The department's report noted that the company had taken steps to improve its process for reviewing applications for individual policies, to determine whether applicants are truthful about their medical conditions. But it concluded that the company had not yet adequately addressed its failure to show willful misrepresentation on the part of the policyholders targeted for rescission.
Blue Cross parent WellPoint said in a statement Thursday that it continued to disagree about what the law requires.
"California law is clear that rescission generally does not require a showing of intent to deceive or willful misrepresentation," WellPoint spokeswoman Shannon Troughton said. "All that is required for misrepresentation to be 'intentional' is that the true facts be known to the applicant. If the applicant had no present knowledge of the facts sought or failed to appreciate the significance of information, an incorrect or incomplete response would not constitute grounds for rescission."
The company reiterated its assertion that rescissions affected a small portion of its business.
Troughton said the state agency notified the company Thursday of its intent to file the accusation and impose the fine. The notice also said that before filing the accusation, Blue Cross would have an opportunity to show why it was not in violation of the law, she said.
The Department of Managed Health Care also is reviewing a number of individual complaints of allegedly improper rescissions involving Blue Cross and other insurers. Those cases also could result in fines and coverage reinstatement.
Blue Cross is appealing a $200,000 fine imposed in September, the first in an individual rescission case. In that matter, the department accused the health plan of illegally canceling a woman's medical policy because she did not disclose corrective surgery she had undergone 23 years earlier.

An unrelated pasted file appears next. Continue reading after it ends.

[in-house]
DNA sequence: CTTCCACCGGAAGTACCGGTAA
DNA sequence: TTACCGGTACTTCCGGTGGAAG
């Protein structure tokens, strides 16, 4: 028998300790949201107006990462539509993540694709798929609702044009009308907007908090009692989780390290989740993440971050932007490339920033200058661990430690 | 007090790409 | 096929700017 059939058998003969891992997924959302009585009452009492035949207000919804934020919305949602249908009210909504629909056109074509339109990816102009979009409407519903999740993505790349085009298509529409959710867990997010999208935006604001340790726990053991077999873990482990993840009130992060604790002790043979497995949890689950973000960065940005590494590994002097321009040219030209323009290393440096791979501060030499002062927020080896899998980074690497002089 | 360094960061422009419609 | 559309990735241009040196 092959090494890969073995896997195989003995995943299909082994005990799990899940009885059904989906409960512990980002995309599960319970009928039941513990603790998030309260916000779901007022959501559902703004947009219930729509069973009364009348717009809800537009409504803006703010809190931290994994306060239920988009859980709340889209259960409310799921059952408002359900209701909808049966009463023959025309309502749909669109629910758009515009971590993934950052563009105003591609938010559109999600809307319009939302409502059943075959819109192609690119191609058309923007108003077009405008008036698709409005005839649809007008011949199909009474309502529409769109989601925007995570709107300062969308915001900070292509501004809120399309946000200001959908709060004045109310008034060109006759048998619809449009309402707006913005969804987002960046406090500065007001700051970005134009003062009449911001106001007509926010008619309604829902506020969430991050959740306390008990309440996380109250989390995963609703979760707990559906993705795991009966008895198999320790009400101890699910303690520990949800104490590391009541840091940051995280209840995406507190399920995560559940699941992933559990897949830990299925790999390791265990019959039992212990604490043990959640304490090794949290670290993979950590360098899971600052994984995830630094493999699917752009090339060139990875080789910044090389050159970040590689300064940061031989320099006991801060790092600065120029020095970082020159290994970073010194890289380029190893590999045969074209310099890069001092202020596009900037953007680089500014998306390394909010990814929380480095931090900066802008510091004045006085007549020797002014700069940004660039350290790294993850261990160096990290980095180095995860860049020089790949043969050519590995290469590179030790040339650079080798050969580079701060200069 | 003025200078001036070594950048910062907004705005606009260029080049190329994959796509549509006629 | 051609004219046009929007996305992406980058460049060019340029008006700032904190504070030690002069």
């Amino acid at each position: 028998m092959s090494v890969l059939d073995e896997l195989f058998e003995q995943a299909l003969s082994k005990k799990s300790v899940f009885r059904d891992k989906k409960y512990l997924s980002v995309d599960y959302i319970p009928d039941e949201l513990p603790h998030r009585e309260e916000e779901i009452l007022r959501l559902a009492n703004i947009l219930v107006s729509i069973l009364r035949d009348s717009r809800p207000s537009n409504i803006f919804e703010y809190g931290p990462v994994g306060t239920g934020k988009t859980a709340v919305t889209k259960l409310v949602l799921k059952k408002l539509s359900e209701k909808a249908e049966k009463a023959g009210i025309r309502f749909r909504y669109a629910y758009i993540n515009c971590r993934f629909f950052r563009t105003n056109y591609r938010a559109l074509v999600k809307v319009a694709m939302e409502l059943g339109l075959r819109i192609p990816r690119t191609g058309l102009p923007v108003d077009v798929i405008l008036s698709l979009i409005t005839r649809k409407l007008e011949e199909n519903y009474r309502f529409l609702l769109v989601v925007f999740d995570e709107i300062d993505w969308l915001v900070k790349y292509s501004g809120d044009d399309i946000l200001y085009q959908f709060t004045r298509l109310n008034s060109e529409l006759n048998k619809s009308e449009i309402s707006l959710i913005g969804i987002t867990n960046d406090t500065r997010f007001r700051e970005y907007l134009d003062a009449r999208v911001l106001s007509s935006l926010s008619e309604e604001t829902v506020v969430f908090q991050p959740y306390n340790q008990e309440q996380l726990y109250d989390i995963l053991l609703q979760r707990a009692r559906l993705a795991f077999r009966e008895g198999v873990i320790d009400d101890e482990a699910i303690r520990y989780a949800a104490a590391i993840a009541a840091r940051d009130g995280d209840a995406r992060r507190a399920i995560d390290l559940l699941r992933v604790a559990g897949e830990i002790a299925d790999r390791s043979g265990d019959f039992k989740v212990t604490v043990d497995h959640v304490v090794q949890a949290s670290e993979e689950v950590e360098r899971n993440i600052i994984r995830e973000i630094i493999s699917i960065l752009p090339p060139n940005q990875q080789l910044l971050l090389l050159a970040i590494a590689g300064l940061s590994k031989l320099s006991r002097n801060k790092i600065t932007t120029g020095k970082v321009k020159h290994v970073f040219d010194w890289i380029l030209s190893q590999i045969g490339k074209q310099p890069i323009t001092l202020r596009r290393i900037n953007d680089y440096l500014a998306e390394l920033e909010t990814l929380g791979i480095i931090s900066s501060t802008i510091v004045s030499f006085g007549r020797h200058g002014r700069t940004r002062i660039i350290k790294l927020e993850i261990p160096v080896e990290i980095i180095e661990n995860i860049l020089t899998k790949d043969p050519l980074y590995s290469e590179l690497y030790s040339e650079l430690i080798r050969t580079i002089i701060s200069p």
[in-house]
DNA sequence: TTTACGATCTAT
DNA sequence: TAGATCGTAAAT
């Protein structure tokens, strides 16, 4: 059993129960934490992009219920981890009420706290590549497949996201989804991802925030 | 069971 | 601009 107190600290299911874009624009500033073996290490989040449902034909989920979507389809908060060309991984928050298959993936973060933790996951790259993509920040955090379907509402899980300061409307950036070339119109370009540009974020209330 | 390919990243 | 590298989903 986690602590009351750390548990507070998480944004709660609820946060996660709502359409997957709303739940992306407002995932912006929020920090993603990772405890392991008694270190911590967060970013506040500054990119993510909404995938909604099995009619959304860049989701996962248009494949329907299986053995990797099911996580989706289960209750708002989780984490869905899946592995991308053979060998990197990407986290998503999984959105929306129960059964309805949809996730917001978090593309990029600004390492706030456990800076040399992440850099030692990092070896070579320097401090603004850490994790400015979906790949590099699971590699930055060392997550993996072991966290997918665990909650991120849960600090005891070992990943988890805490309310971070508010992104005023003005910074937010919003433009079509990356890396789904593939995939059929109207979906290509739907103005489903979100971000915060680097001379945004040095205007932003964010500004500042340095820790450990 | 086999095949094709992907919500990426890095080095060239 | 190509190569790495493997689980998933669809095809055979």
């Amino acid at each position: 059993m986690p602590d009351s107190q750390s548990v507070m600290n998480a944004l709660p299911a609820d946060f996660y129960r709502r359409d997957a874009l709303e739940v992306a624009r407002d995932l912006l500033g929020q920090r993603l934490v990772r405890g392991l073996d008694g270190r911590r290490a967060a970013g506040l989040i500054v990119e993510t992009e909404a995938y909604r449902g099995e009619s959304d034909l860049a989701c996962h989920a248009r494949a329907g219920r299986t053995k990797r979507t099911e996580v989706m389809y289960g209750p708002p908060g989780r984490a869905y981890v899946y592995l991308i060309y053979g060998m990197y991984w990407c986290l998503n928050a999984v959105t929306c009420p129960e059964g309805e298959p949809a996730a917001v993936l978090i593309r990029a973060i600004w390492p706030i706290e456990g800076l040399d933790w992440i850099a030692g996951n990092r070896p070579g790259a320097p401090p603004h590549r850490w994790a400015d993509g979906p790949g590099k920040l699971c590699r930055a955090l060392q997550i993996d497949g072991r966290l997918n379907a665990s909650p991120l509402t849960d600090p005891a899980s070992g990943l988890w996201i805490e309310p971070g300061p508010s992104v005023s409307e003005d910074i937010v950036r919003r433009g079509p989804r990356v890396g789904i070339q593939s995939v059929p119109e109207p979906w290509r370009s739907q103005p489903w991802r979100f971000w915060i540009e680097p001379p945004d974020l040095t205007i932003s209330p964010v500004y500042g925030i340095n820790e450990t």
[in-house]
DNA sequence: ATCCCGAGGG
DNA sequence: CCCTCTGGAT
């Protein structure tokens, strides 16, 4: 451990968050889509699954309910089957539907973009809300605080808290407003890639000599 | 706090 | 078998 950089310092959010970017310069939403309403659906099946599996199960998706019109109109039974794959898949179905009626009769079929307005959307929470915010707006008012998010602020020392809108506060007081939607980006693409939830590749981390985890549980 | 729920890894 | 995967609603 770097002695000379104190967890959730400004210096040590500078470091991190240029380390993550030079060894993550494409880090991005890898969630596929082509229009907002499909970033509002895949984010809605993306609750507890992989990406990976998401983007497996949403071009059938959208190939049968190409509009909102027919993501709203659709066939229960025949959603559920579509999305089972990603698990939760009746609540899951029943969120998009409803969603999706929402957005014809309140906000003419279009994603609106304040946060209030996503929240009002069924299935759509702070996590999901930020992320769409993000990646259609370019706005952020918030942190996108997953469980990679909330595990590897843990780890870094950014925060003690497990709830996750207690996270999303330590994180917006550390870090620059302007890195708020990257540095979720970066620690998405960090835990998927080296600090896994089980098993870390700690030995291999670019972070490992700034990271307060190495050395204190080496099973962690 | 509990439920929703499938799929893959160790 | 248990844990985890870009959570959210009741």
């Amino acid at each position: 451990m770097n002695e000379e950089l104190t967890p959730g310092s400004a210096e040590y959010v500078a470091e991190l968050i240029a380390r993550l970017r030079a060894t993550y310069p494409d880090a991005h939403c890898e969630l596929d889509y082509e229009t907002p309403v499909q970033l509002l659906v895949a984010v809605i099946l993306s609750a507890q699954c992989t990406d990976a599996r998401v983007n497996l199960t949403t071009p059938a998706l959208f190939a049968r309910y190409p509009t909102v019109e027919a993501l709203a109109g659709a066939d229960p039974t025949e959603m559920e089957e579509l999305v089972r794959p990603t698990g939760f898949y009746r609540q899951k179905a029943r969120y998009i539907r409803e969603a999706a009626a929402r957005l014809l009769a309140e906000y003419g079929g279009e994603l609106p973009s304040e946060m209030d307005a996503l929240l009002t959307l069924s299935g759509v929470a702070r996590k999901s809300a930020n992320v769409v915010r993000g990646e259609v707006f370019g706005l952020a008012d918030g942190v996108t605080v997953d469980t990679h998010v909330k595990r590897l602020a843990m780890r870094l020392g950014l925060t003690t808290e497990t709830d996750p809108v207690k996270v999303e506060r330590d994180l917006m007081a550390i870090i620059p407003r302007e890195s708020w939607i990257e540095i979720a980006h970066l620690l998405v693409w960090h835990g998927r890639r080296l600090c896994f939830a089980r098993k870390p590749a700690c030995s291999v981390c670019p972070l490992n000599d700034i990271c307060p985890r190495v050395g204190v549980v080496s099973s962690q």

After that accusation, the company said it would make a series of revisions, including the development of new application language; new written policies and procedures; the creation of a rescission review panel, including at least one physician; and the appointment of a consumer ombudsman for rescissions.
WellPoint said Blue Cross would continue trying to resolve its differences with regulators. But, it maintained, "Blue Cross has a rigorous and thoughtful process it follows in every case where rescission review occurs because health insurance is so critically important to each and every one of our members."
Jerry Flanagan, a patient advocate with the Foundation for Taxpayer and Consumer Rights, said the investigation's findings should help the department move forward in its effort to develop regulations to clarify the law and toughen sanctions for rescission scofflaws.
"Patients do not go to medical school and rarely know of or understand the information in their medical records," he said. "That's why the law requires plans to check medical records ahead of time and bars them from rescinding coverage unless they can show the patient lied on their application."
William Shernoff, a Claremont lawyer who is representing former policyholders in a class-action suit against Blue Cross, said the department's report corroborated what he found through depositions of company employees and documents obtained through discovery.
"They basically don't attempt to prove willful misrepresentation, and their medical underwriting is lax in most cases," he said.